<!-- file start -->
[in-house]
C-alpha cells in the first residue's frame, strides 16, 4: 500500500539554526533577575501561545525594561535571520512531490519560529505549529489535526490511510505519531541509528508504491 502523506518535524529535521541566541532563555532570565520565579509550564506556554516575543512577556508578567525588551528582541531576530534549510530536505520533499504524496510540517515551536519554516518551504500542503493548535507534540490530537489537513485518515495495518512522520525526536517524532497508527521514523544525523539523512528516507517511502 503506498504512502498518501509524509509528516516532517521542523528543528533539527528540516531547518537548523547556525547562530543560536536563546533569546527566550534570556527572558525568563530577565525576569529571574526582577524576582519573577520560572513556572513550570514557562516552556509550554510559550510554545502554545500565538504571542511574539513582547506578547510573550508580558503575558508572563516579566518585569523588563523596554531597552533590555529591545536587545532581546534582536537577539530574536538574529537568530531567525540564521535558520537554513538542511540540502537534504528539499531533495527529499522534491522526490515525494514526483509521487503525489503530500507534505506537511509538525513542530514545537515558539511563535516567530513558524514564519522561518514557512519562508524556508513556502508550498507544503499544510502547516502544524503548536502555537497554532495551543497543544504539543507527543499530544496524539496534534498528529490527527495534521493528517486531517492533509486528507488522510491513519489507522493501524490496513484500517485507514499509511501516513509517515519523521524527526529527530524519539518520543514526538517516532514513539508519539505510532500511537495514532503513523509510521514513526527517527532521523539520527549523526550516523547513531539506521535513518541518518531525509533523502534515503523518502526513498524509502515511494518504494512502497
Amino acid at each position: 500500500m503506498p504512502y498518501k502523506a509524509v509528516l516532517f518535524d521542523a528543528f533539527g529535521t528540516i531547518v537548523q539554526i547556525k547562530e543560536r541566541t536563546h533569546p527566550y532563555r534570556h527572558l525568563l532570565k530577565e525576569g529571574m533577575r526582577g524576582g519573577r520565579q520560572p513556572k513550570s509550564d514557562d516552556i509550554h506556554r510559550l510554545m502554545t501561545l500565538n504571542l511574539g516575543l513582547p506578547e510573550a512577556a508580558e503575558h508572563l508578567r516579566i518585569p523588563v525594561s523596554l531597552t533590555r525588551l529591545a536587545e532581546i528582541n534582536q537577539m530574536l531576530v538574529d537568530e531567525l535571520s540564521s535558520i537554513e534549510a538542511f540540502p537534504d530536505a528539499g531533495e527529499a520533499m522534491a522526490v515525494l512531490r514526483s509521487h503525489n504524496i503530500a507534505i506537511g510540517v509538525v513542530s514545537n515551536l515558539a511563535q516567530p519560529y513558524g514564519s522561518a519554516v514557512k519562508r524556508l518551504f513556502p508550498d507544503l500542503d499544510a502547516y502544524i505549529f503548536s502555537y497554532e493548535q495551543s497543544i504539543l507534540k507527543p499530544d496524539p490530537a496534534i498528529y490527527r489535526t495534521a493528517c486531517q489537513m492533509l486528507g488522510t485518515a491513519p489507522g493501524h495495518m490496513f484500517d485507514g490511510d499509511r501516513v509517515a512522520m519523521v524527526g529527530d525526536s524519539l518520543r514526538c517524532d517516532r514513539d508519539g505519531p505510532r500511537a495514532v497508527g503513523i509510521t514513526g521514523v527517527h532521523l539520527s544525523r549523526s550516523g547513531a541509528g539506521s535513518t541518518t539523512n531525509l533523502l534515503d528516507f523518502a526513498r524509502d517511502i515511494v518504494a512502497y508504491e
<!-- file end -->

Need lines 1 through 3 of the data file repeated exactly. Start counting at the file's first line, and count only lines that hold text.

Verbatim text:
[in-house]
C-alpha cells in the first residue's frame, strides 16, 4: 500500500539554526533577575501561545525594561535571520512531490519560529505549529489535526490511510505519531541509528508504491 502523506518535524529535521541566541532563555532570565520565579509550564506556554516575543512577556508578567525588551528582541531576530534549510530536505520533499504524496510540517515551536519554516518551504500542503493548535507534540490530537489537513485518515495495518512522520525526536517524532497508527521514523544525523539523512528516507517511502 503506498504512502498518501509524509509528516516532517521542523528543528533539527528540516531547518537548523547556525547562530543560536536563546533569546527566550534570556527572558525568563530577565525576569529571574526582577524576582519573577520560572513556572513550570514557562516552556509550554510559550510554545502554545500565538504571542511574539513582547506578547510573550508580558503575558508572563516579566518585569523588563523596554531597552533590555529591545536587545532581546534582536537577539530574536538574529537568530531567525540564521535558520537554513538542511540540502537534504528539499531533495527529499522534491522526490515525494514526483509521487503525489503530500507534505506537511509538525513542530514545537515558539511563535516567530513558524514564519522561518514557512519562508524556508513556502508550498507544503499544510502547516502544524503548536502555537497554532495551543497543544504539543507527543499530544496524539496534534498528529490527527495534521493528517486531517492533509486528507488522510491513519489507522493501524490496513484500517485507514499509511501516513509517515519523521524527526529527530524519539518520543514526538517516532514513539508519539505510532500511537495514532503513523509510521514513526527517527532521523539520527549523526550516523547513531539506521535513518541518518531525509533523502534515503523518502526513498524509502515511494518504494512502497
Amino acid at each position: 500500500m503506498p504512502y498518501k502523506a509524509v509528516l516532517f518535524d521542523a528543528f533539527g529535521t528540516i531547518v537548523q539554526i547556525k547562530e543560536r541566541t536563546h533569546p527566550y532563555r534570556h527572558l525568563l532570565k530577565e525576569g529571574m533577575r526582577g524576582g519573577r520565579q520560572p513556572k513550570s509550564d514557562d516552556i509550554h506556554r510559550l510554545m502554545t501561545l500565538n504571542l511574539g516575543l513582547p506578547e510573550a512577556a508580558e503575558h508572563l508578567r516579566i518585569p523588563v525594561s523596554l531597552t533590555r525588551l529591545a536587545e532581546i528582541n534582536q537577539m530574536l531576530v538574529d537568530e531567525l535571520s540564521s535558520i537554513e534549510a538542511f540540502p537534504d530536505a528539499g531533495e527529499a520533499m522534491a522526490v515525494l512531490r514526483s509521487h503525489n504524496i503530500a507534505i506537511g510540517v509538525v513542530s514545537n515551536l515558539a511563535q516567530p519560529y513558524g514564519s522561518a519554516v514557512k519562508r524556508l518551504f513556502p508550498d507544503l500542503d499544510a502547516y502544524i505549529f503548536s502555537y497554532e493548535q495551543s497543544i504539543l507534540k507527543p499530544d496524539p490530537a496534534i498528529y490527527r489535526t495534521a493528517c486531517q489537513m492533509l486528507g488522510t485518515a491513519p489507522g493501524h495495518m490496513f484500517d485507514g490511510d499509511r501516513v509517515a512522520m519523521v524527526g529527530d525526536s524519539l518520543r514526538c517524532d517516532r514513539d508519539g505519531p505510532r500511537a495514532v497508527g503513523i509510521t514513526g521514523v527517527h532521523l539520527s544525523r549523526s550516523g547513531a541509528g539506521s535513518t541518518t539523512n531525509l533523502l534515503d528516507f523518502a526513498r524509502d517511502i515511494v518504494a512502497y508504491e